Friday 05 December 2008
Anthony Bailey gives this copy router a pro workout
Trend have introduced a smaller router to their black and silver range. Touted as a 'copy router', the T4E fills a gap at the lower end. Bosch used to sell small 'green' router models which were great for smaller work, and many professionals used them as a machining head in a copy router setup. Trend appears to be exploiting the fact that Bosch have dropped them in favour of bigger machines. The T4E even has a Euroneck collar allowing it to slip easily into existing copy setups. The big question is: does it live up to being used as a professional lightweight machine? The design isn't new or different but it is solid and well put together. The motor body is very slim considering it holds a powerful 850W motor.
Speed dialThe speed dial is on top, set in the motor vent moulding, with 'min' to 'max' settings and speeds 1-5 in between. The manual has a note stuck to the front advocating the use of speed 5. Trend told me that if the motor were run at 'max' setting for die-grinding work when demounted from the base, it would be doing 32,000rpm which is too fast for routing!
The power switch has a flick-off safety feature and the motor brushes are easily accessed from the outside of the casing but shouldn't require attention for a long time.
Body & colletsThe tough aluminium motor body casting incorporates a spanner-operated body clamp. To remove the motor body the collet nut, collet ejection spring and collet must be taken out to allow the spindle to go through the casting. The spring could easily get lost and the 1/4in collet is rather on the small side for heavy loading. Two 1/4in and one 8mm collets come with the machine.
I found removal very difficult as the two aluminium meeting surfaces rubbed together, and I ended up using the palm of my hand to thump each of the grip knobs to persuade the collet to come free little by little. A spot of Vaseline on the Euroneck collar solved the problem.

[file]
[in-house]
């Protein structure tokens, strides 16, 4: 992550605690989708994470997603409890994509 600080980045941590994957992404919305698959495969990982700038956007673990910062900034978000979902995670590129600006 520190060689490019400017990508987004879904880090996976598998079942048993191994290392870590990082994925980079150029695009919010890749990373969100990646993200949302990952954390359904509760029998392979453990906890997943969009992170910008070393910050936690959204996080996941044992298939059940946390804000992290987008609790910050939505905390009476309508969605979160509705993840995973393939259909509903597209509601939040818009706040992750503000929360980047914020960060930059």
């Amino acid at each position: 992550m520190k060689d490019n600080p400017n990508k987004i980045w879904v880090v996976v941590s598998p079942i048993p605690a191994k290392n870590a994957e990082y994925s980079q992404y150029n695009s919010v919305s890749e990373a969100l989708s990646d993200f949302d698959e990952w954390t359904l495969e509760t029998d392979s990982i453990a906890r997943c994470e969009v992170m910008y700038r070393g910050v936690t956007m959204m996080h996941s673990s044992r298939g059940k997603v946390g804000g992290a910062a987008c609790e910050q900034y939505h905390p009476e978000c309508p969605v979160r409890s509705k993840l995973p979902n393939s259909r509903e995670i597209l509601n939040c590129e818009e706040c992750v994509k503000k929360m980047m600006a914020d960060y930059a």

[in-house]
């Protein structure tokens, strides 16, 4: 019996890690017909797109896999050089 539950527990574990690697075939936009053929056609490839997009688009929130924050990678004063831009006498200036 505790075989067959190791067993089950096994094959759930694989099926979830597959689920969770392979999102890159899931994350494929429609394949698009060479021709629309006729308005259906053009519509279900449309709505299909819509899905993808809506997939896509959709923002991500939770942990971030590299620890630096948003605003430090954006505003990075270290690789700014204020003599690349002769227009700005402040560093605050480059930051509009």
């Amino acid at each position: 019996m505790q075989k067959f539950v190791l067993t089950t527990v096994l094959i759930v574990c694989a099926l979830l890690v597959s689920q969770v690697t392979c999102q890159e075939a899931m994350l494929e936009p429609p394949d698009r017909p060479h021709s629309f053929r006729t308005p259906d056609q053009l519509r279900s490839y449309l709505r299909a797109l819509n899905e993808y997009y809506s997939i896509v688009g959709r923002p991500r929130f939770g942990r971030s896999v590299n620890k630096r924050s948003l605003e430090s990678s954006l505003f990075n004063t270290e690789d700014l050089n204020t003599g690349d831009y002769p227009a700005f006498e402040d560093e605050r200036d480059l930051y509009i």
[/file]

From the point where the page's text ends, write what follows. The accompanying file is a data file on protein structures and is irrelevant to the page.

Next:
ControlsThe plunge lock lever on the rear must be pushed down properly to keep the machine plunged. The simple depth stop rod on the front can fall out quite easily although it could be replaced with a 1/4in shanked twist drill...
The three-stage depth-setting turret has a snappy twist action but when pressed down hard by the depth rod it cants at a slight angle, thus not giving an absolutely precise cut depth setting each time.
The plunge rods, critical for accurate work, have slight play when unlocked but this disappears completely when the lock is put on, making the setup rigid. The springs are external but this doesn't affect performance.
The cast base is pleasingly straight-sided, making it easy to run along a straightedge. There are the usual three fence lock knobs with anti-vibration springs.
FenceThe fence is heavy-gauge pressed steel with long fixed rods. One has a centimetre scale to help adjustment although I don't think it is much use in practice; a steel rule and test cuts are the only way. The plastic fence facings are non-adjustable and have a slight upstand which bring up close to the router base. Because the fence was not parallel to the rods the facings were not perpendicular, but a bit of careful bending sorted it out.
The plastic facing on the router base is textured and very flat.
HolesThere are two holes for mounting the router in a table or attaching a Unibase, required for the Trend hinge jig. The cutter opening has two sets of holes on either side. One lot are recessed down and intended for the clear plastic snap-together dustspout. The machine screws are barely long enough to hold this in place, and vibration could shake it free and catch the cutter; longer screws would be safer.
The other holes take the standard Trend guidebush fitting, a 16mm overall-diameter guidebush being supplied with the T4E.